[B]ecause the holding of Farrakhan I places us in a crowd of one among the circuits, I believe we should be particularly mindful before reversing the district court and invalidating felon disenfranchisement in the State of Washington.
— Judge M. Margaret McKeown, dissenting, Farrakhan v. Gregoire, 590 F.3d 989, 1016 (9th Cir. 2010)
Early this year, the U.S. Court of Appeals for the Ninth Circuit issued its opinion in Farrakhan v. Gregoire, a challenge to Washington State’s felon disenfranchisement law. The court’s decision stands alone among the circuits in holding that state law denying felons the right to vote is a violation of section 2 of the Voting Rights Act (VRA), where discrimination in the state’s criminal justice system results in race-based denial of the vote. Although there has been substantial speculation in the media over the implications of the decision, suggestions that the Farrakhan decision signals the demise of Alaska’s disenfranchisement law are overstated. Nevertheless, the case is noteworthy for reopening the conversation about why we deny certain offenders the right to vote, and whether these laws reflect viable public policy or are simply relics of an era in which racial and class prejudices limited participation in the political process.
Background: Felon Disenfranchisement and the Voting Rights Act
State laws throughout the country have traditionally barred those with certain types of criminal convictions from participating in the political process. Currently, 48 states and the District of Columbia have offender disenfranchisement statutes. These disenfranchisement laws are one component of the “civil death” once accorded criminal offenders. The concept of civil death dates back to ancient Athens and Rome, where those convicted of certain crimes entered a state of infamy marked by civic penalties such as the inability to vote, hold public office, and speak publicly on political issues. In medieval Europe and England, similar laws caused forfeiture of property and political rights for crimes punishable by death or life imprisonment. Laws disenfranchising felons were received into the American colonies as part of the general reception of the laws of England. Following the Revolution, in the allocation of power between the states and the federal government under the Constitution of 1787, the states retained control over access to the ballot. Almost immediately, the newly formed states adopted felon disenfranchisement laws, either constitutionally or through codification.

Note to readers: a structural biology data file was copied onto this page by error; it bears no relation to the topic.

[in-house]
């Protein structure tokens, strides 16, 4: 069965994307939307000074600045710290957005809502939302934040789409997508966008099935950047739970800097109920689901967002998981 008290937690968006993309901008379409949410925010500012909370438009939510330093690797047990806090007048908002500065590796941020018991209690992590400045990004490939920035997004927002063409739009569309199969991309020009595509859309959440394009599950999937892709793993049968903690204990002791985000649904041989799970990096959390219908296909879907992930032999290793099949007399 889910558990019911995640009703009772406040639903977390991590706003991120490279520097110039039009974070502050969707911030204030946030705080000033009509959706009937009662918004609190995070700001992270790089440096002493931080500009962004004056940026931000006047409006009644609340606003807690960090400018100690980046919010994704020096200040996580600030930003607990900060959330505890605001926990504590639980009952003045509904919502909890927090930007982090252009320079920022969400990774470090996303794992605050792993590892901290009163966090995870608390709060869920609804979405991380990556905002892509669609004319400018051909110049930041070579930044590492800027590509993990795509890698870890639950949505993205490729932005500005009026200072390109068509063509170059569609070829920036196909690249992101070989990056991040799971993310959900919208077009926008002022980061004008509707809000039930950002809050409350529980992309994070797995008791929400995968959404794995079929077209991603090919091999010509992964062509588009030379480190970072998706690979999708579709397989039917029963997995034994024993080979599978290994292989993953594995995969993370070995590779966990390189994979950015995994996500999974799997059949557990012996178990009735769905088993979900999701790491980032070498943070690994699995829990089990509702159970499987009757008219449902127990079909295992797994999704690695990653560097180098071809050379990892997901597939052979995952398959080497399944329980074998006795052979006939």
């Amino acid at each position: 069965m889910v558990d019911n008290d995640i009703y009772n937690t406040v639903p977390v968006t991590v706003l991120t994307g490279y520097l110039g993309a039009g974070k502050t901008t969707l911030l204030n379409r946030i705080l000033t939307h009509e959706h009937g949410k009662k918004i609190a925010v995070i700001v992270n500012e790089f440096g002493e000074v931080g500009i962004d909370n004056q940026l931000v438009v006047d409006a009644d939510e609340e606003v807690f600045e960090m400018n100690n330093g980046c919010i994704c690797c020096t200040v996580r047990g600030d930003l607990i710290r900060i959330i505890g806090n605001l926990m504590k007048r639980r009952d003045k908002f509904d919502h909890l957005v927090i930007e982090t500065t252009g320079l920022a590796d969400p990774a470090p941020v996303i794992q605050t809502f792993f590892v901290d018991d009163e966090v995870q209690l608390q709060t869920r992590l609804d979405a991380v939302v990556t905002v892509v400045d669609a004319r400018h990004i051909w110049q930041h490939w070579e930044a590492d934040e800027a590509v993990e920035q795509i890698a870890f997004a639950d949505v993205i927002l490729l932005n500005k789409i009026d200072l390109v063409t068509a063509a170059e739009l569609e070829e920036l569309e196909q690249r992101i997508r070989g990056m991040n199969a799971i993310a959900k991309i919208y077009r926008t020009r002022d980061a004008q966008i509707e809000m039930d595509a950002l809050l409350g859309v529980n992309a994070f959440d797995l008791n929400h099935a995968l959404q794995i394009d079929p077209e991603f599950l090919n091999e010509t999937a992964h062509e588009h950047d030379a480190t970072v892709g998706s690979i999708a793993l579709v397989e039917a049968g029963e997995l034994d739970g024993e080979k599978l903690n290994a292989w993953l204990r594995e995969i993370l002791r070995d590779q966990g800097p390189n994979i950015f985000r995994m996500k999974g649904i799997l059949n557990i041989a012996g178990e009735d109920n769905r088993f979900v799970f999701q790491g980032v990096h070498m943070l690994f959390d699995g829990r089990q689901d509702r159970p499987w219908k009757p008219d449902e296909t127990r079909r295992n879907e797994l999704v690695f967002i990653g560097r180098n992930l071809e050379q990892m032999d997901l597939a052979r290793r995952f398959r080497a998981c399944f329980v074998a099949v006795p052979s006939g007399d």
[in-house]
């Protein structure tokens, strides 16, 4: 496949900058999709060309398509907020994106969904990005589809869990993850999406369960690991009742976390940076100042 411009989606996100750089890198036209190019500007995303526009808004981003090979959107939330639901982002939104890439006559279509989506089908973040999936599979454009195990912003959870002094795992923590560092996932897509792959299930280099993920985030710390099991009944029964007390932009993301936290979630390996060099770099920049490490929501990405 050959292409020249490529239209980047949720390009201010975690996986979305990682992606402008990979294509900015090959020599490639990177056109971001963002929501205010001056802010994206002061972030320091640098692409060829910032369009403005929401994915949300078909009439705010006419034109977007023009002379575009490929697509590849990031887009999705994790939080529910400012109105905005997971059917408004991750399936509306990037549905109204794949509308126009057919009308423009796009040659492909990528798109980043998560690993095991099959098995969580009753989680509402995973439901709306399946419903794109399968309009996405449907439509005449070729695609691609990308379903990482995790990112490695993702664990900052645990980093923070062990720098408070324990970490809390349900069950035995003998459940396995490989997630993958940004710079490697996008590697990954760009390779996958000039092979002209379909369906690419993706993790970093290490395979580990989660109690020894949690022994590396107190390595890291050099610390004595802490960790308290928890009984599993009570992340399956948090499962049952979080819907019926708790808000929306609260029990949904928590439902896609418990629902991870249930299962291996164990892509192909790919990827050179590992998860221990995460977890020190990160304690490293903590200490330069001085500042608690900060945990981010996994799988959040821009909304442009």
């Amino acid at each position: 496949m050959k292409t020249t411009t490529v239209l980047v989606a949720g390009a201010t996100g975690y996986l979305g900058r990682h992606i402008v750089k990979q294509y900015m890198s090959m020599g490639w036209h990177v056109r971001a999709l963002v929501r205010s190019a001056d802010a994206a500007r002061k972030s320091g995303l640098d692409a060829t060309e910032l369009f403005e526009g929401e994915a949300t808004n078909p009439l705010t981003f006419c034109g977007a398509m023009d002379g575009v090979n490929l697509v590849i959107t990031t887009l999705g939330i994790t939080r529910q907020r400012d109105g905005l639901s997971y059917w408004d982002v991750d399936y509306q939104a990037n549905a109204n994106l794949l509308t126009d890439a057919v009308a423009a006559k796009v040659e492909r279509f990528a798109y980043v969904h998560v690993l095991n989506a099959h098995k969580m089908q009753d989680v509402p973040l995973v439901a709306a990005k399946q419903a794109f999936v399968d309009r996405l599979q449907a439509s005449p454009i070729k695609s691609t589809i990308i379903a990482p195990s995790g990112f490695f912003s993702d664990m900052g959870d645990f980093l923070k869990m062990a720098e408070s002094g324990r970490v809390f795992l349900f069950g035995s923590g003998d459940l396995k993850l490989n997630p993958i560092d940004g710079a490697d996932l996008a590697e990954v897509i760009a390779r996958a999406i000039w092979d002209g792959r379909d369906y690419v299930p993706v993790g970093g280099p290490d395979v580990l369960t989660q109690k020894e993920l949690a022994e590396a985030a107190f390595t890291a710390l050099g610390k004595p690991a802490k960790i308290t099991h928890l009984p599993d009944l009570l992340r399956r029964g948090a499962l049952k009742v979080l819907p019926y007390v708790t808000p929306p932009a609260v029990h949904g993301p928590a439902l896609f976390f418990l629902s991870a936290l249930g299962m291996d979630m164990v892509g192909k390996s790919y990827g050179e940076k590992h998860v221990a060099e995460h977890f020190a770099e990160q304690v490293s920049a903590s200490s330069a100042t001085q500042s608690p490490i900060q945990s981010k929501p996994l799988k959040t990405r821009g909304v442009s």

State control over access to the ballot was limited with ratification of the 15th Amendment, which prohibits states from abridging the right to vote “on account of race” and grants enforcement powers to Congress. Pursuant to the enforcement clause, and in conjunction with the mid-twentieth century civil rights movement, Congress enacted the Voting Rights Act of 1965. Its explicit purpose is to eliminate racial discrimination in voting throughout the United States in accordance with the mandate of the 15th Amendment. Section 2 of the Act provides that no prerequisite to voting shall be imposed in a manner that results in a denial of the right to vote on account of race or color (42 U.S.C. § 1973(a) (2010)). This standard is violated where, “based on the totality of the circumstances,” it is shown that political processes in a state are not equally open to members of a class, in that such members “have less opportunity than other members of the electorate to participate in the political process...” (42 U.S.C. § 1973(b)).